- Providing a coordinated response
The various efforts of providing lessons to students in an emergency situation have been scattered and remain uncoordinated. The public and private schools’ responses, across rural and urban areas, are varied in terms of how lessons are managed in the effort to prevent the spread of the virus. There should be a strong taskforce that could virtually meet and share good practices and generate efficient ways of facilitating learning for all. Many students from private schools in Addis Ababa, for instance, are expected to follow their lessons with the help of technology (i.e. radio, TV, email, and/ or Telegram). Table 1 below shows diverse response patterns for private schools. But what about students from public schools who have no access to devices? Critically, there is no mechanism of synthesising good practices from all actors. Had there been a coordinated response, lessons learnt from one another could be used to improvise the modalities of implementation. The response plan of the Ministry of Education does not spell out how to coordinate the various education actors, public or private. I believe it is not too late to re-organise the scattered responses to COVID-19 in the education sector.
- Monitoring engagement and learning
For the private, mainly urban, schools using methods such as Telegram to send out lessons, there seems to be less emphasis on monitoring whether students are engaging in the lessons and worksheets sent out. Similarly, many of the students from the public urban and rural schools are expected to follow the lessons from TVs and radios. Many of the education managers, including school principals, I guess, assume that parents would follow up with activities of their children’s lessons. Such an assumption does not hold in most cases due to several reasons: they might be stressed themselves; they might not have the pedagogical content knowledge; they might not be able or want to replace the teachers. In Table 1 below, I show that there is one school (Hillside) that not only delivers the lessons on Telegram and guides parents to follow up, it also connects the students with the respective teachers via Telegram links. This school has defined a feedback loop where students work on various assignments and quizzes have been channeled individually to the right teacher for feedback. However, many public schools do not have such a monitoring mechanism. Devising a monitoring tool and providing feedback on students’ engagement is a major pedagogical strategy for achieving desired results, which could be considered in the response plan of the Ministry of Education.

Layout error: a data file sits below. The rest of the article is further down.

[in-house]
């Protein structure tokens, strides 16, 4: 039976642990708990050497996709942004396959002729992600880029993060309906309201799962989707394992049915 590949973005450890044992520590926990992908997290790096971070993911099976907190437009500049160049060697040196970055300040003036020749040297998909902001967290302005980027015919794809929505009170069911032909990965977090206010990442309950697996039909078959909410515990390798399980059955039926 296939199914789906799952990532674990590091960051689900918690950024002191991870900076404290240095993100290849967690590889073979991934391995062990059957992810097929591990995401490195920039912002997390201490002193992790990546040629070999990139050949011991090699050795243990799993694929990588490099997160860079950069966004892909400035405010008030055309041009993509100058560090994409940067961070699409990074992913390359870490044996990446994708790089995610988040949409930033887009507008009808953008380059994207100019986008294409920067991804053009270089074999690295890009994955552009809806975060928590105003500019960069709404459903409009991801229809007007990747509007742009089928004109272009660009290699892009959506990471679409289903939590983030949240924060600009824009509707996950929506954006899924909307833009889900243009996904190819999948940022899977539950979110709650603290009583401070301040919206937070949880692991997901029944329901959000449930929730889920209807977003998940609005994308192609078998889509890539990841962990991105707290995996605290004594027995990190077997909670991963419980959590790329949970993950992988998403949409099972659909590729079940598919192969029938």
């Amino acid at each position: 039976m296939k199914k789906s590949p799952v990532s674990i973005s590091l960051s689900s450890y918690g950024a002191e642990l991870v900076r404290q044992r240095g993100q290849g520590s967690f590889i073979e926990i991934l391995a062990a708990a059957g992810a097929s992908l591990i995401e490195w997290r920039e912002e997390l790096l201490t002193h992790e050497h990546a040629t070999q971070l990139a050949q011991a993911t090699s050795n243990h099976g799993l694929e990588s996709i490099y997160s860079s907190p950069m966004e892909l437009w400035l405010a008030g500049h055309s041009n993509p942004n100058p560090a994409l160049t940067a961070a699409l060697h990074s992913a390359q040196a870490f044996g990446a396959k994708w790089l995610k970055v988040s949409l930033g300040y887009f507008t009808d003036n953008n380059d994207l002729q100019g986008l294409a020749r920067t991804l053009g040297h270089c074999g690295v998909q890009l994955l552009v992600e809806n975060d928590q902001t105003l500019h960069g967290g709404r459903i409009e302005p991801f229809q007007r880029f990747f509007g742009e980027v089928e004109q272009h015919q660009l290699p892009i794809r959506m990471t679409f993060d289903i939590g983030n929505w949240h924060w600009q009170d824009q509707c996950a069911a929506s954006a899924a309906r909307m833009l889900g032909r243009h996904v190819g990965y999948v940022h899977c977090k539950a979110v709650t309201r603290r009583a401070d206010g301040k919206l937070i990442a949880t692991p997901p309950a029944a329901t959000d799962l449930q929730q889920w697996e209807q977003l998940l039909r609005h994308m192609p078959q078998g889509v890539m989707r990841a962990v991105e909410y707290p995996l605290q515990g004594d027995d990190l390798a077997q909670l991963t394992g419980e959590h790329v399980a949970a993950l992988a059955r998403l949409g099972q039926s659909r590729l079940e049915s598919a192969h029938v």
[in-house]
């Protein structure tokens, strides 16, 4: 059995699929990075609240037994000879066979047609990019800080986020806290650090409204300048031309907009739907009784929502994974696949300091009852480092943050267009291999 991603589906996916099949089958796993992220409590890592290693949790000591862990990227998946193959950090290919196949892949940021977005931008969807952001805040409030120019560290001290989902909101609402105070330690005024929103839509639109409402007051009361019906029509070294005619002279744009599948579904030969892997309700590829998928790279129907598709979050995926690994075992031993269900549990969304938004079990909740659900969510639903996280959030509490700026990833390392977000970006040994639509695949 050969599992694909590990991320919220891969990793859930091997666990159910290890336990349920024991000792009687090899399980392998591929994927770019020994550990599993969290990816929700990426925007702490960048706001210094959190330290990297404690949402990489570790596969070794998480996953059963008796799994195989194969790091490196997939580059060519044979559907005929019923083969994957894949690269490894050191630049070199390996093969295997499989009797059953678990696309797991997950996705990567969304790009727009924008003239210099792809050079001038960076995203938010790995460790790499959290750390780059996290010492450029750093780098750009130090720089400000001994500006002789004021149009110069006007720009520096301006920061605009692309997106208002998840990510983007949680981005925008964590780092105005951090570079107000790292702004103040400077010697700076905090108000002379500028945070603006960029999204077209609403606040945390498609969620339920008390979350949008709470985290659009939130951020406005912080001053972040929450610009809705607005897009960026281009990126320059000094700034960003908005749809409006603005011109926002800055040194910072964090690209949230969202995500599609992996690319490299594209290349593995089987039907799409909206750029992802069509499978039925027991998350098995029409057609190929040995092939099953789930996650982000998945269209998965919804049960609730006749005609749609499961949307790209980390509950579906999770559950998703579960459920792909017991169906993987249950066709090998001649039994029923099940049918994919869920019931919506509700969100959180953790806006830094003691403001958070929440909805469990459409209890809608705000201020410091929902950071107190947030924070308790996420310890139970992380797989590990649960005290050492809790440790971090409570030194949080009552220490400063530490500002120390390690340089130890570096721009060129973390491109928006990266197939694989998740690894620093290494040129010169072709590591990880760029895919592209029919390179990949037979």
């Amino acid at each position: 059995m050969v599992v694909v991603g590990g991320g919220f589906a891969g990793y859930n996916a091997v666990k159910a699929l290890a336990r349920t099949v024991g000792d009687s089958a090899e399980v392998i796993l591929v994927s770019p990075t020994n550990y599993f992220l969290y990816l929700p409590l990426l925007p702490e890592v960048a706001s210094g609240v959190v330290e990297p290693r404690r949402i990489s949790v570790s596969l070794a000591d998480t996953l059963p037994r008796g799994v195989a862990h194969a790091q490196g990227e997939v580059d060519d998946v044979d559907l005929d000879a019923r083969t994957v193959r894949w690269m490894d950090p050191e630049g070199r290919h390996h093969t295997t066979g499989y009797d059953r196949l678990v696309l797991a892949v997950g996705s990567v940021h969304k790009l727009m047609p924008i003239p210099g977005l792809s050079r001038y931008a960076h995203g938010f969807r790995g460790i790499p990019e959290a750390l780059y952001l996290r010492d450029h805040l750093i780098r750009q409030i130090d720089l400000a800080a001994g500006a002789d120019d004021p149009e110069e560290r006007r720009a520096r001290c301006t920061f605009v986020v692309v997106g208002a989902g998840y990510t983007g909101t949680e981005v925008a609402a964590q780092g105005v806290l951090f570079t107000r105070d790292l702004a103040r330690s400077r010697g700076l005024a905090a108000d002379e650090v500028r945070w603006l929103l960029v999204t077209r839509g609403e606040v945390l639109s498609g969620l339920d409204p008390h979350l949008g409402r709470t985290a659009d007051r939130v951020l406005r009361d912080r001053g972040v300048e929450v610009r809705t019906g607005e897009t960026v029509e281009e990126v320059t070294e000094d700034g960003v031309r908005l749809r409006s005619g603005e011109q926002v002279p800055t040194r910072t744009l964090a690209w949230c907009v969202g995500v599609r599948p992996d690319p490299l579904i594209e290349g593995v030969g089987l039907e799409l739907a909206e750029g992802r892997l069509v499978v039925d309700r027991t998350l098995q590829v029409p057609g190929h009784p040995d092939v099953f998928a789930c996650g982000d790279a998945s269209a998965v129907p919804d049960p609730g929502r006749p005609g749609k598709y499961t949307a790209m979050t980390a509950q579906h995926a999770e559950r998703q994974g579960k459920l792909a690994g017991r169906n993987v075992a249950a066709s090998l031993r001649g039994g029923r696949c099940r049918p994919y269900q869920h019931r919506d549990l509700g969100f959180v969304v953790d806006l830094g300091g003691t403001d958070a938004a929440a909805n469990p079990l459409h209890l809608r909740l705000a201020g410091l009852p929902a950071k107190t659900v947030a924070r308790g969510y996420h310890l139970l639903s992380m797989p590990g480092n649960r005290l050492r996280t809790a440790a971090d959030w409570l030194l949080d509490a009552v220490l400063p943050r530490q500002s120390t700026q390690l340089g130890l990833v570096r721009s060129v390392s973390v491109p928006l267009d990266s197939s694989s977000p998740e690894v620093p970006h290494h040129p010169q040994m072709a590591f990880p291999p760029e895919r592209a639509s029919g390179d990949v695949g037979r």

- Inclusion of pre-school children
The lessons provided appear to overlook pre-school-aged children, especially those who enrolled in public primary schools. As Table 1 indicates, good practices from some private schools could be emulated on how to address O-class and kindergarten children. However, parents need to be guided on how to stimulate, play and communicate with their kids in age-appropriate ways, so that they could at least be mature socio-emotionally and be protected from any forms of abuse and neglect. As a strategy, I suggest developing a multiple media approach to learning including TV, radio, online and on paper for parents of pre-school children on how to interact, facilitate play, communicate and stimulate children’s socio-emotional skills. Visits to families by community health workers could be used as an opportunity to support children.
- Coping emotionally with the effects of a pandemic
Teachers, parents and students are vulnerable to the shock caused by the COVID-19 pandemic – managing and coping with fear, stress and anxiety is necessary. Parents and children need to be reassured that fear of COVID-19 is normal and not seeing any danger in it is not normal. However, fear can turn out to be abnormal due to disturbances caused by the unknown. When people have the right information about COVID-19 and preventive measures from reliable sources, the fear serves as energy for seeking important coping strategies.